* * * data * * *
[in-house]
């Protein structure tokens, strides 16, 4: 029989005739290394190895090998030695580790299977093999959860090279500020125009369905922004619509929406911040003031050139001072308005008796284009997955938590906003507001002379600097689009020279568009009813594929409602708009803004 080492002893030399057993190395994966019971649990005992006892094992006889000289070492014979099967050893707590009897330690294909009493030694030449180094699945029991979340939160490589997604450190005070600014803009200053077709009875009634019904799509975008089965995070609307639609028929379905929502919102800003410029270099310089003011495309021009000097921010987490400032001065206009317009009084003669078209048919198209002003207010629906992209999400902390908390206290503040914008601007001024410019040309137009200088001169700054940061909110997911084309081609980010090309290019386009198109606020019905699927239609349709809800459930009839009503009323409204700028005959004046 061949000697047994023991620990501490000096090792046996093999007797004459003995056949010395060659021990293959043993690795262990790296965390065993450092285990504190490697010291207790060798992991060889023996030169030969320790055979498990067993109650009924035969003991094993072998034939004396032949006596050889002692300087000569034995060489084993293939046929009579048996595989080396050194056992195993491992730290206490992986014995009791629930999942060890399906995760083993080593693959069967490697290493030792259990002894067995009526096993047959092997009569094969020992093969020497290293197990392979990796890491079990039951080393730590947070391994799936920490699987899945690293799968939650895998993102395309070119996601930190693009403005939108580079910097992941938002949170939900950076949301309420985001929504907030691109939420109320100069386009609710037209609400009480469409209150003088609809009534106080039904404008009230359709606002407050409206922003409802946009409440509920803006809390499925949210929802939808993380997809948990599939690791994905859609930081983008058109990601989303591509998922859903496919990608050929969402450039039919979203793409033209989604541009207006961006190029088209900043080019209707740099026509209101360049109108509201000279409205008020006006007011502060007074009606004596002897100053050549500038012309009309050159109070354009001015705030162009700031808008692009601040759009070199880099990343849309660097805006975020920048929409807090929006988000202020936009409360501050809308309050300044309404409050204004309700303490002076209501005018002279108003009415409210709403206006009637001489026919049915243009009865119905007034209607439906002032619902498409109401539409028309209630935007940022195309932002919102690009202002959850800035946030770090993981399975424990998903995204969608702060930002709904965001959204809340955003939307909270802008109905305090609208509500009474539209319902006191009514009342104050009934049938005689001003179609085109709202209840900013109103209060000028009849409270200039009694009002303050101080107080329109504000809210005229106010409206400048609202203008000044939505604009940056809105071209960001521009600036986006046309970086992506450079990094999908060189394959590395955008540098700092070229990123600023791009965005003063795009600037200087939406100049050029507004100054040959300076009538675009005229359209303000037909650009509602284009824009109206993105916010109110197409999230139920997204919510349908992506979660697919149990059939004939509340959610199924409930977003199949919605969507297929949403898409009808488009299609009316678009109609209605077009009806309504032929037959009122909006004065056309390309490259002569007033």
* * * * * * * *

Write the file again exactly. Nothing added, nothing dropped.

[in-house]
């Protein structure tokens, strides 16, 4: 029989005739290394190895090998030695580790299977093999959860090279500020125009369905922004619509929406911040003031050139001072308005008796284009997955938590906003507001002379600097689009020279568009009813594929409602708009803004 080492002893030399057993190395994966019971649990005992006892094992006889000289070492014979099967050893707590009897330690294909009493030694030449180094699945029991979340939160490589997604450190005070600014803009200053077709009875009634019904799509975008089965995070609307639609028929379905929502919102800003410029270099310089003011495309021009000097921010987490400032001065206009317009009084003669078209048919198209002003207010629906992209999400902390908390206290503040914008601007001024410019040309137009200088001169700054940061909110997911084309081609980010090309290019386009198109606020019905699927239609349709809800459930009839009503009323409204700028005959004046 061949000697047994023991620990501490000096090792046996093999007797004459003995056949010395060659021990293959043993690795262990790296965390065993450092285990504190490697010291207790060798992991060889023996030169030969320790055979498990067993109650009924035969003991094993072998034939004396032949006596050889002692300087000569034995060489084993293939046929009579048996595989080396050194056992195993491992730290206490992986014995009791629930999942060890399906995760083993080593693959069967490697290493030792259990002894067995009526096993047959092997009569094969020992093969020497290293197990392979990796890491079990039951080393730590947070391994799936920490699987899945690293799968939650895998993102395309070119996601930190693009403005939108580079910097992941938002949170939900950076949301309420985001929504907030691109939420109320100069386009609710037209609400009480469409209150003088609809009534106080039904404008009230359709606002407050409206922003409802946009409440509920803006809390499925949210929802939808993380997809948990599939690791994905859609930081983008058109990601989303591509998922859903496919990608050929969402450039039919979203793409033209989604541009207006961006190029088209900043080019209707740099026509209101360049109108509201000279409205008020006006007011502060007074009606004596002897100053050549500038012309009309050159109070354009001015705030162009700031808008692009601040759009070199880099990343849309660097805006975020920048929409807090929006988000202020936009409360501050809308309050300044309404409050204004309700303490002076209501005018002279108003009415409210709403206006009637001489026919049915243009009865119905007034209607439906002032619902498409109401539409028309209630935007940022195309932002919102690009202002959850800035946030770090993981399975424990998903995204969608702060930002709904965001959204809340955003939307909270802008109905305090609208509500009474539209319902006191009514009342104050009934049938005689001003179609085109709202209840900013109103209060000028009849409270200039009694009002303050101080107080329109504000809210005229106010409206400048609202203008000044939505604009940056809105071209960001521009600036986006046309970086992506450079990094999908060189394959590395955008540098700092070229990123600023791009965005003063795009600037200087939406100049050029507004100054040959300076009538675009005229359209303000037909650009509602284009824009109206993105916010109110197409999230139920997204919510349908992506979660697919149990059939004939509340959610199924409930977003199949919605969507297929949403898409009808488009299609009316678009109609209605077009009806309504032929037959009122909006004065056309390309490259002569007033």